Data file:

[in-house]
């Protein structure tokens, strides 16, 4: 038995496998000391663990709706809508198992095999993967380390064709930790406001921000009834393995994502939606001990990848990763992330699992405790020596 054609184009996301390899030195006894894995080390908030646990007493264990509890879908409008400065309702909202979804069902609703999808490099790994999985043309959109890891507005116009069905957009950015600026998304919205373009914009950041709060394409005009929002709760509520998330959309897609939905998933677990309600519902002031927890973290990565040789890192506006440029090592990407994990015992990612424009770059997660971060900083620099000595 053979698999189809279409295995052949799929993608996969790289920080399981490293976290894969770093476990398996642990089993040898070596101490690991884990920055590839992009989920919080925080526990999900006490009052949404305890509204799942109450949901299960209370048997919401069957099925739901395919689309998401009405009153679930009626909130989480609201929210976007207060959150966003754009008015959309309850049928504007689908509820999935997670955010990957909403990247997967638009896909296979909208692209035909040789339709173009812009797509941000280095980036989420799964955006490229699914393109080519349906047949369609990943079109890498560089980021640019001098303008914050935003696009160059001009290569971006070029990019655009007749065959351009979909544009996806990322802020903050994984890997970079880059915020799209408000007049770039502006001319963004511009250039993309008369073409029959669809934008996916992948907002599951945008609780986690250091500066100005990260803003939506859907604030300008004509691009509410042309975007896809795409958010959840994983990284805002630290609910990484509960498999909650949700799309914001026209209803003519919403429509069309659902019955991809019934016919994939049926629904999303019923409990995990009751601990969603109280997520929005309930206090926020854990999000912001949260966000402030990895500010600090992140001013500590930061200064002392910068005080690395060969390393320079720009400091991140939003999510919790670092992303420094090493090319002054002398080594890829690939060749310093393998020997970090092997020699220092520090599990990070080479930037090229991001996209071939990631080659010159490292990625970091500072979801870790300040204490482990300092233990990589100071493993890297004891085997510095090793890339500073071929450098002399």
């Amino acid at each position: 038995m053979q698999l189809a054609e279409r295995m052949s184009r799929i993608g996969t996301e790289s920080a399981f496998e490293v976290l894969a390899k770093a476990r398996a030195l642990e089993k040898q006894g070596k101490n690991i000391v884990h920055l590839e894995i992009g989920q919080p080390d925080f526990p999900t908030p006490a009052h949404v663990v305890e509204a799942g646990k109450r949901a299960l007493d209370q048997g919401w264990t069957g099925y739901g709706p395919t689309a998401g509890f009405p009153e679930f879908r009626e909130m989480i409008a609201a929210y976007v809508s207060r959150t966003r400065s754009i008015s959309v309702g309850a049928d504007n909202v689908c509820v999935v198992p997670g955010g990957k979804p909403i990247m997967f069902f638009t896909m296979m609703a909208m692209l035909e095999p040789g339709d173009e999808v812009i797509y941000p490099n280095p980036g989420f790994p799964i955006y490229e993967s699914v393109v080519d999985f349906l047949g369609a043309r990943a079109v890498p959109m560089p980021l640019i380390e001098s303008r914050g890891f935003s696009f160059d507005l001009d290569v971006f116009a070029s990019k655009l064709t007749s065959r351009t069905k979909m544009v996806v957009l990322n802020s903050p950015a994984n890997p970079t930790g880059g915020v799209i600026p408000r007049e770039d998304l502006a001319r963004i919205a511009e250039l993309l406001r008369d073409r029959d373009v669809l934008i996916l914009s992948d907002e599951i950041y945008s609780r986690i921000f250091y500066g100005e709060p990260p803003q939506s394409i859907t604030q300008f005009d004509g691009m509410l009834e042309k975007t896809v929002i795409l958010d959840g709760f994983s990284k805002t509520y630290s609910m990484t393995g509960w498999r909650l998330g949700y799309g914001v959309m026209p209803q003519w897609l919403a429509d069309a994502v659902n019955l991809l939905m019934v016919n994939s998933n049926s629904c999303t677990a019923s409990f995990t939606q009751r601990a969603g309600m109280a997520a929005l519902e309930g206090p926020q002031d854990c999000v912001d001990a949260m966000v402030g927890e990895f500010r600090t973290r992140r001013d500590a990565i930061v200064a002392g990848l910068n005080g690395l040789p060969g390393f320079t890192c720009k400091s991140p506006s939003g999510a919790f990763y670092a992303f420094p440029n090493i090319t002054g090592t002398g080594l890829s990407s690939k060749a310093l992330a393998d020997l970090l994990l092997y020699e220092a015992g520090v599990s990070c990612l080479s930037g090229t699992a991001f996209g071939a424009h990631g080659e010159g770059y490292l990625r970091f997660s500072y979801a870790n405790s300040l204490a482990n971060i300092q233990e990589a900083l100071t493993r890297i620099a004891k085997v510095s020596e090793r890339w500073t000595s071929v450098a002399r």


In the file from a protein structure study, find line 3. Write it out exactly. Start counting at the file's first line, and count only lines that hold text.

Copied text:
């Amino acid at each position: 038995m053979q698999l189809a054609e279409r295995m052949s184009r799929i993608g996969t996301e790289s920080a399981f496998e490293v976290l894969a390899k770093a476990r398996a030195l642990e089993k040898q006894g070596k101490n690991i000391v884990h920055l590839e894995i992009g989920q919080p080390d925080f526990p999900t908030p006490a009052h949404v663990v305890e509204a799942g646990k109450r949901a299960l007493d209370q048997g919401w264990t069957g099925y739901g709706p395919t689309a998401g509890f009405p009153e679930f879908r009626e909130m989480i409008a609201a929210y976007v809508s207060r959150t966003r400065s754009i008015s959309v309702g309850a049928d504007n909202v689908c509820v999935v198992p997670g955010g990957k979804p909403i990247m997967f069902f638009t896909m296979m609703a909208m692209l035909e095999p040789g339709d173009e999808v812009i797509y941000p490099n280095p980036g989420f790994p799964i955006y490229e993967s699914v393109v080519d999985f349906l047949g369609a043309r990943a079109v890498p959109m560089p980021l640019i380390e001098s303008r914050g890891f935003s696009f160059d507005l001009d290569v971006f116009a070029s990019k655009l064709t007749s065959r351009t069905k979909m544009v996806v957009l990322n802020s903050p950015a994984n890997p970079t930790g880059g915020v799209i600026p408000r007049e770039d998304l502006a001319r963004i919205a511009e250039l993309l406001r008369d073409r029959d373009v669809l934008i996916l914009s992948d907002e599951i950041y945008s609780r986690i921000f250091y500066g100005e709060p990260p803003q939506s394409i859907t604030q300008f005009d004509g691009m509410l009834e042309k975007t896809v929002i795409l958010d959840g709760f994983s990284k805002t509520y630290s609910m990484t393995g509960w498999r909650l998330g949700y799309g914001v959309m026209p209803q003519w897609l919403a429509d069309a994502v659902n019955l991809l939905m019934v016919n994939s998933n049926s629904c999303t677990a019923s409990f995990t939606q009751r601990a969603g309600m109280a997520a929005l519902e309930g206090p926020q002031d854990c999000v912001d001990a949260m966000v402030g927890e990895f500010r600090t973290r992140r001013d500590a990565i930061v200064a002392g990848l910068n005080g690395l040789p060969g390393f320079t890192c720009k400091s991140p506006s939003g999510a919790f990763y670092a992303f420094p440029n090493i090319t002054g090592t002398g080594l890829s990407s690939k060749a310093l992330a393998d020997l970090l994990l092997y020699e220092a015992g520090v599990s990070c990612l080479s930037g090229t699992a991001f996209g071939a424009h990631g080659e010159g770059y490292l990625r970091f997660s500072y979801a870790n405790s300040l204490a482990n971060i300092q233990e990589a900083l100071t493993r890297i620099a004891k085997v510095s020596e090793r890339w500073t000595s071929v450098a002399r």